A plan to expand Florida’s toll road networks appears to be reaching the end of the road early.
The House heard legislation (SB 100) on Monday to repeal the Multi-use Corridors of Regional Economic Significance, or M-CORES, program. That’s an infrastructure plan passed two years ago as the top priority for then-Senate President Bill Galvano.
The Senate has now reversed course on the plan and passed the latest bill earlier this year. At that point, Sen. Gayle Harrell, a Stuart Republican, ran the bill without any formal House sponsor. Late in the Session, Rep. Jayer Williamson, a Pace Republican, picked up the effort and has carried the bill in the House. It has now been advanced by the House Appropriations Committee directly to the floor.
With no amendments filed or passed in the House headed into third reading, that means an affirmative vote on the House floor will send the bill directly to Gov. Ron DeSantis’ desk.
Rep. Ben Diamond, a Pinellas Democrat who had filed an alternative repeal bill (HB 763), pressed on the House floor about what will happen with money budgeted for M-CORES. Williamson said some $132 million earmarked for the project will remain in a transportation trust. It can be used there for future transportation needs.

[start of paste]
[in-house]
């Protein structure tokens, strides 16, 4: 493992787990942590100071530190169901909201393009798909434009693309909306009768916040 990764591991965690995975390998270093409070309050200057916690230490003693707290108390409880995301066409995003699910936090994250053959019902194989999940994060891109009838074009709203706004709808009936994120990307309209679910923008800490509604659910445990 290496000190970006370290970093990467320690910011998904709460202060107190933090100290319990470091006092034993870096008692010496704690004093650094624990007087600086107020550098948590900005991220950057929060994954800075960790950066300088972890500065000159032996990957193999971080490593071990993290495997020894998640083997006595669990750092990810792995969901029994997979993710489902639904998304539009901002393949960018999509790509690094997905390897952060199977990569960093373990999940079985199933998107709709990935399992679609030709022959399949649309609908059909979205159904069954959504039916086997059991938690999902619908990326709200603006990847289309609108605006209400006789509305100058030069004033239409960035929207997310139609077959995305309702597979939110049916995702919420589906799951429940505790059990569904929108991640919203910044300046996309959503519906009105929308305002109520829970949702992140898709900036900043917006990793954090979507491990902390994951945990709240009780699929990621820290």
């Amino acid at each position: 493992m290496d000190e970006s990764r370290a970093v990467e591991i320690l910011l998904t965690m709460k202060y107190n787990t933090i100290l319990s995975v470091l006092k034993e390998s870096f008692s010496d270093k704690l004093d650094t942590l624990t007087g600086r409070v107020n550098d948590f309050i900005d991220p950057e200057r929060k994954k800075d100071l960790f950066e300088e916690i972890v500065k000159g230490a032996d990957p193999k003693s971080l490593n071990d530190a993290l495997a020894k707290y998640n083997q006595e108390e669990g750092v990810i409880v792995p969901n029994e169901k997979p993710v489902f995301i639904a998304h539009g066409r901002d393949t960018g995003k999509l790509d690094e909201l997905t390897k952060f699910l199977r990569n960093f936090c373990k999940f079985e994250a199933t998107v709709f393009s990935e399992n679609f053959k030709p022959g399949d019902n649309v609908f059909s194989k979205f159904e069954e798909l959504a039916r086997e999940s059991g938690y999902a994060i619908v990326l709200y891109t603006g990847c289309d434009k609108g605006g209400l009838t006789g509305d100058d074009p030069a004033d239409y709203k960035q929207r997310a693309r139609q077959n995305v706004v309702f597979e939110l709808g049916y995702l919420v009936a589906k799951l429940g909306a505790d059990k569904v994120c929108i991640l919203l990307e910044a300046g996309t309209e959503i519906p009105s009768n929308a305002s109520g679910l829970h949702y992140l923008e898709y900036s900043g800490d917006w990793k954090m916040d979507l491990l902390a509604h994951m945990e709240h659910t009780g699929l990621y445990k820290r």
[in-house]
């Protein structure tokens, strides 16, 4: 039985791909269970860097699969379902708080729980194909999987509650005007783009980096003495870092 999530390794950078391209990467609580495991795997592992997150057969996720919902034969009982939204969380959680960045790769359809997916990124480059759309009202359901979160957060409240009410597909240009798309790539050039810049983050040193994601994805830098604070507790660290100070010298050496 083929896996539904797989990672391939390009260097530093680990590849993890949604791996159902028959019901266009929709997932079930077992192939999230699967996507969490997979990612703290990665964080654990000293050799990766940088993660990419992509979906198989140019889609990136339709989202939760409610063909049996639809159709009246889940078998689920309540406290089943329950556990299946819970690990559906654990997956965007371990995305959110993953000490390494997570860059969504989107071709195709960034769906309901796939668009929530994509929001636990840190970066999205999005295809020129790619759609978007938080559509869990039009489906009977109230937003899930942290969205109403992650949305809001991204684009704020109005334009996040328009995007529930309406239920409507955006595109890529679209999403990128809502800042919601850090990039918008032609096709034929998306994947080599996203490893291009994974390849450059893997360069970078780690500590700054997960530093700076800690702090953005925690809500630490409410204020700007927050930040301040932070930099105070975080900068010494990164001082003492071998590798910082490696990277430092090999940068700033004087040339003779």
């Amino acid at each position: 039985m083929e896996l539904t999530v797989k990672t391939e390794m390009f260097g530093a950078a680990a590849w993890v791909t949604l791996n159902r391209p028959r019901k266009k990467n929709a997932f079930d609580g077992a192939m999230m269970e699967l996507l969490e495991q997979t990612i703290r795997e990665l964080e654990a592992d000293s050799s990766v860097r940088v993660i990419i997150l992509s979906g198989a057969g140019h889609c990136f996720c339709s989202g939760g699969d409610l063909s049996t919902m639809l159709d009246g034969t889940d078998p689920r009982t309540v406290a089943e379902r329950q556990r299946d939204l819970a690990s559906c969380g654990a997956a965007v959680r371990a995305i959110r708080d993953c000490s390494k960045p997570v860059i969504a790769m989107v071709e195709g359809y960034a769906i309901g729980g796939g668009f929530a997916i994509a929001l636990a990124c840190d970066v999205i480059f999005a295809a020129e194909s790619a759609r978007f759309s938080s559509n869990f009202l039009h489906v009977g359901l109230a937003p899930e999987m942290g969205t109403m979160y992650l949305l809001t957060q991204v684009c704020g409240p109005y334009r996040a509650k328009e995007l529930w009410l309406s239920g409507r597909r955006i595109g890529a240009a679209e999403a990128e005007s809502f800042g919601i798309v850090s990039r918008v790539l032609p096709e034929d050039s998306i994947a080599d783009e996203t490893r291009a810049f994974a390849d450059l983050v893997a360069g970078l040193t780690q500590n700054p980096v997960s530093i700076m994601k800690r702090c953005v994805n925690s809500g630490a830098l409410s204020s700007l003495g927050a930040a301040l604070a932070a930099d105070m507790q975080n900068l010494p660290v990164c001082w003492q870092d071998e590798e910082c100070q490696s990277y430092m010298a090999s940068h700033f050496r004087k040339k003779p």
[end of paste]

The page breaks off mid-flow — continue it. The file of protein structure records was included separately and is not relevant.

Most significantly, the repeal of the plan shelves dreams of the Heartland Parkway, envisioned as a toll road through rural Southwest Florida running from Polk County to Collier County. It also undoes plans for an extension of the Florida Turnpike.
It does leave in place a plan to extend the Suncoast Parkway north to the Florida-Georgia state line, but even there the Florida House already approved rerouting the road connector to east of Jefferson County. Republican Rep. Jason Shoaf, whose district covers Jefferson County, introduced a bill (HB 6059) carving out Jefferson after its County Commission passed a resolution asking lawmakers to remove the county from the route.
The COVID-19 pandemic, which delivered a hit to Florida’s transportation revenues as many stayed home for much of 2020, caused drivers to burn less fuel and spend less on gas taxes.
The bill directs transportation officials to instead direct funding toward improving existing roads and infrastructure serving rural areas.
Environmental groups have long fought expansion of the roads through environmentally sensitive lands.